My opinion on the study is that I believe the corelation is valid. The reason I put it under abortion here is because I was unsure which crime category was suitable.

BTW, PurpleChicken, accusing a highly respected economist of not knowing how to analyse numbers would be rather courageous. You might see faces turn many shades of red and purple. Interesting experiment.
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Accountable
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What do crime and abortion have in common?

Post by Accountable »

koan wrote: First, I am not playing games. Personally, I find it annoying when people start threads that say "check this out" followed by a link and nothing else. Here I offer a blurb summarizing the issue as best as I can then post a link for further reading. I agree with Levitt that the findings have no bearing upon the abortion debate and it does not change my mind from my original point of view. I like to leave my personal point of view out of the thread for at least a few posts to avoid being called 'sanctimonious' for trying to push my views on others. I think I can say 'in fact' there is no posting style that I have tried that goes without attack. It is not how I post but what I post that causes anger. I like examining things that others don't like to think about and often have an unpopular point of view.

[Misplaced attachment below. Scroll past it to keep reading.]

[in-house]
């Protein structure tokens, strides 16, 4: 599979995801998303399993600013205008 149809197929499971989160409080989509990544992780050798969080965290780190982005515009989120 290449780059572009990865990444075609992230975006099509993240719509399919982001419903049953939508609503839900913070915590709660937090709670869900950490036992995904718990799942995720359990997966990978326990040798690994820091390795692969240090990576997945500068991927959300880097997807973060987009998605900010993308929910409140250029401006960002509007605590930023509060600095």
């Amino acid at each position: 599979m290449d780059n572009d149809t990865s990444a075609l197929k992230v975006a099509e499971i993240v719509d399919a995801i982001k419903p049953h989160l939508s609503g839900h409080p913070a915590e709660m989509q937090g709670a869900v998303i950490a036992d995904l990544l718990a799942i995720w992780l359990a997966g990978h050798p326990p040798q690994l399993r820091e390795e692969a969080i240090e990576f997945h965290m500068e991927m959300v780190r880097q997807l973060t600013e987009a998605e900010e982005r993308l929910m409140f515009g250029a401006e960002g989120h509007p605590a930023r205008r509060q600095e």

I'll keep that in mind in the future. It irritates me when people post stuff without an opening "introduction" if you will. Now that I have a rationale, I'll try to be more patient.



TBH I don't see the value in the correlation, other than the obvious profit-based one. No one is likely to use it as a "see I told you so" resource, nor is it likely to change anyone's mind. It didn't changes yours or mine.



In case you missed my opinion. I am pro-choice. I am also pro-responsibility. The fetus should be considered a citizen, with all the protections of citizenry.
koan
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What do crime and abortion have in common?

Post by koan »